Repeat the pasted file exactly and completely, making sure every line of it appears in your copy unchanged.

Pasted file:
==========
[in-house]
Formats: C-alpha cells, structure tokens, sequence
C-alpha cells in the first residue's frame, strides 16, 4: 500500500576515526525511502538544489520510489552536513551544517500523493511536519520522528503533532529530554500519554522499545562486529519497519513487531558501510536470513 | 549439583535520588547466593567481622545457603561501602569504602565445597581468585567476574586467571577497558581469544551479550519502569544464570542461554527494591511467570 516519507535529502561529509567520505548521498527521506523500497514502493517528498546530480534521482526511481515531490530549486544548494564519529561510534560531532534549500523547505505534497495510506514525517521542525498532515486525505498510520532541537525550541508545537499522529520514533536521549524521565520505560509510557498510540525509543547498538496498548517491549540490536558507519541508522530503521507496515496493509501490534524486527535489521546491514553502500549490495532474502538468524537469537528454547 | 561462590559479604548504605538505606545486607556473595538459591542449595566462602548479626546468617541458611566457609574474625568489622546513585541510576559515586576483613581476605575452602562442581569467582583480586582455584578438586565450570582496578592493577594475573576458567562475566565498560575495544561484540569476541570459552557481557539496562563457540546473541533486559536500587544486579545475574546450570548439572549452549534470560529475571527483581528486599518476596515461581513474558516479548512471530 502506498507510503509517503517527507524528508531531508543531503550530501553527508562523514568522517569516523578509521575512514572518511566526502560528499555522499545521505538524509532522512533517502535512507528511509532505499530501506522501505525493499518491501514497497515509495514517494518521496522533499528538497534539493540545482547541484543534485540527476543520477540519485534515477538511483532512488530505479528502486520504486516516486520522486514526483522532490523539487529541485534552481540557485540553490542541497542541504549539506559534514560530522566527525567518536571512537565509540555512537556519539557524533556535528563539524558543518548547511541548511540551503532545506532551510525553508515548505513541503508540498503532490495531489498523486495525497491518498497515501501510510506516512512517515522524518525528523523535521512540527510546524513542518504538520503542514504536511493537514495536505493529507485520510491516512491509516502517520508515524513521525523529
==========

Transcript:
[in-house]
Formats: C-alpha cells, structure tokens, sequence
C-alpha cells in the first residue's frame, strides 16, 4: 500500500576515526525511502538544489520510489552536513551544517500523493511536519520522528503533532529530554500519554522499545562486529519497519513487531558501510536470513 | 549439583535520588547466593567481622545457603561501602569504602565445597581468585567476574586467571577497558581469544551479550519502569544464570542461554527494591511467570 516519507535529502561529509567520505548521498527521506523500497514502493517528498546530480534521482526511481515531490530549486544548494564519529561510534560531532534549500523547505505534497495510506514525517521542525498532515486525505498510520532541537525550541508545537499522529520514533536521549524521565520505560509510557498510540525509543547498538496498548517491549540490536558507519541508522530503521507496515496493509501490534524486527535489521546491514553502500549490495532474502538468524537469537528454547 | 561462590559479604548504605538505606545486607556473595538459591542449595566462602548479626546468617541458611566457609574474625568489622546513585541510576559515586576483613581476605575452602562442581569467582583480586582455584578438586565450570582496578592493577594475573576458567562475566565498560575495544561484540569476541570459552557481557539496562563457540546473541533486559536500587544486579545475574546450570548439572549452549534470560529475571527483581528486599518476596515461581513474558516479548512471530 502506498507510503509517503517527507524528508531531508543531503550530501553527508562523514568522517569516523578509521575512514572518511566526502560528499555522499545521505538524509532522512533517502535512507528511509532505499530501506522501505525493499518491501514497497515509495514517494518521496522533499528538497534539493540545482547541484543534485540527476543520477540519485534515477538511483532512488530505479528502486520504486516516486520522486514526483522532490523539487529541485534552481540557485540553490542541497542541504549539506559534514560530522566527525567518536571512537565509540555512537556519539557524533556535528563539524558543518548547511541548511540551503532545506532551510525553508515548505513541503508540498503532490495531489498523486495525497491518498497515501501510510506516512512517515522524518525528523523535521512540527510546524513542518504538520503542514504536511493537514495536505493529507485520510491516512491509516502517520508515524513521525523529